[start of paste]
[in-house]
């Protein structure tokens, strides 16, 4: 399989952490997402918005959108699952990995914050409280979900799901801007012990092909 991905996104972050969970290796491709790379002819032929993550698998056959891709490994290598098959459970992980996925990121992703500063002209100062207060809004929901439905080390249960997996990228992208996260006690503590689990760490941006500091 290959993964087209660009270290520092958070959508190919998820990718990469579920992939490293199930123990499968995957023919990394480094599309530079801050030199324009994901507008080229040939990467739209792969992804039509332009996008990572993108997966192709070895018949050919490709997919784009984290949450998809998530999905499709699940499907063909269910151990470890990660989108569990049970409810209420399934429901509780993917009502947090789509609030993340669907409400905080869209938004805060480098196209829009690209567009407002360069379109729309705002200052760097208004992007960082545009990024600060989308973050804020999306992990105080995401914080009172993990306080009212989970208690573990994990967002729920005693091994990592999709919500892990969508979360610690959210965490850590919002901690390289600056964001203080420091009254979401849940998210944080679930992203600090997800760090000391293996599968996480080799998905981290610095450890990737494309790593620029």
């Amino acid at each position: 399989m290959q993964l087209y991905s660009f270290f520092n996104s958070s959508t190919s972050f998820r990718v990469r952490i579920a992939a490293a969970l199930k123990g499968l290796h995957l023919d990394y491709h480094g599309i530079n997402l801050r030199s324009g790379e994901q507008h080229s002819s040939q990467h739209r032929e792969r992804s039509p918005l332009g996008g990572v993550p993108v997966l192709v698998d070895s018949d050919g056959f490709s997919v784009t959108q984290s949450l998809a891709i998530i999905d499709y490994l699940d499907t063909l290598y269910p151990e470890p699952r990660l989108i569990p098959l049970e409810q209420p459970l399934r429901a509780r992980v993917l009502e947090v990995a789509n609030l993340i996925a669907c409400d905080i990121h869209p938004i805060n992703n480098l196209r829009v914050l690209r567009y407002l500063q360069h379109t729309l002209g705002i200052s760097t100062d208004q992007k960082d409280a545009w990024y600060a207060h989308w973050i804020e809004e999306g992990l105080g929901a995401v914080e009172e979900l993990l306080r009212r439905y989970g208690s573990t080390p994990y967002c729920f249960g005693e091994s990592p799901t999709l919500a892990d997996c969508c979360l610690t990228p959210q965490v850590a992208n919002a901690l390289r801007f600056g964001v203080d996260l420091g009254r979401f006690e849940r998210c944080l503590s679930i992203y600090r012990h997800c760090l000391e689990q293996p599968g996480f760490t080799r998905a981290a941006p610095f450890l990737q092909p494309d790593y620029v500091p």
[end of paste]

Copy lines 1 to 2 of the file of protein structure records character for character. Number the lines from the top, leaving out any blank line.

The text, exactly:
[in-house]
């Protein structure tokens, strides 16, 4: 399989952490997402918005959108699952990995914050409280979900799901801007012990092909 991905996104972050969970290796491709790379002819032929993550698998056959891709490994290598098959459970992980996925990121992703500063002209100062207060809004929901439905080390249960997996990228992208996260006690503590689990760490941006500091 290959993964087209660009270290520092958070959508190919998820990718990469579920992939490293199930123990499968995957023919990394480094599309530079801050030199324009994901507008080229040939990467739209792969992804039509332009996008990572993108997966192709070895018949050919490709997919784009984290949450998809998530999905499709699940499907063909269910151990470890990660989108569990049970409810209420399934429901509780993917009502947090789509609030993340669907409400905080869209938004805060480098196209829009690209567009407002360069379109729309705002200052760097208004992007960082545009990024600060989308973050804020999306992990105080995401914080009172993990306080009212989970208690573990994990967002729920005693091994990592999709919500892990969508979360610690959210965490850590919002901690390289600056964001203080420091009254979401849940998210944080679930992203600090997800760090000391293996599968996480080799998905981290610095450890990737494309790593620029």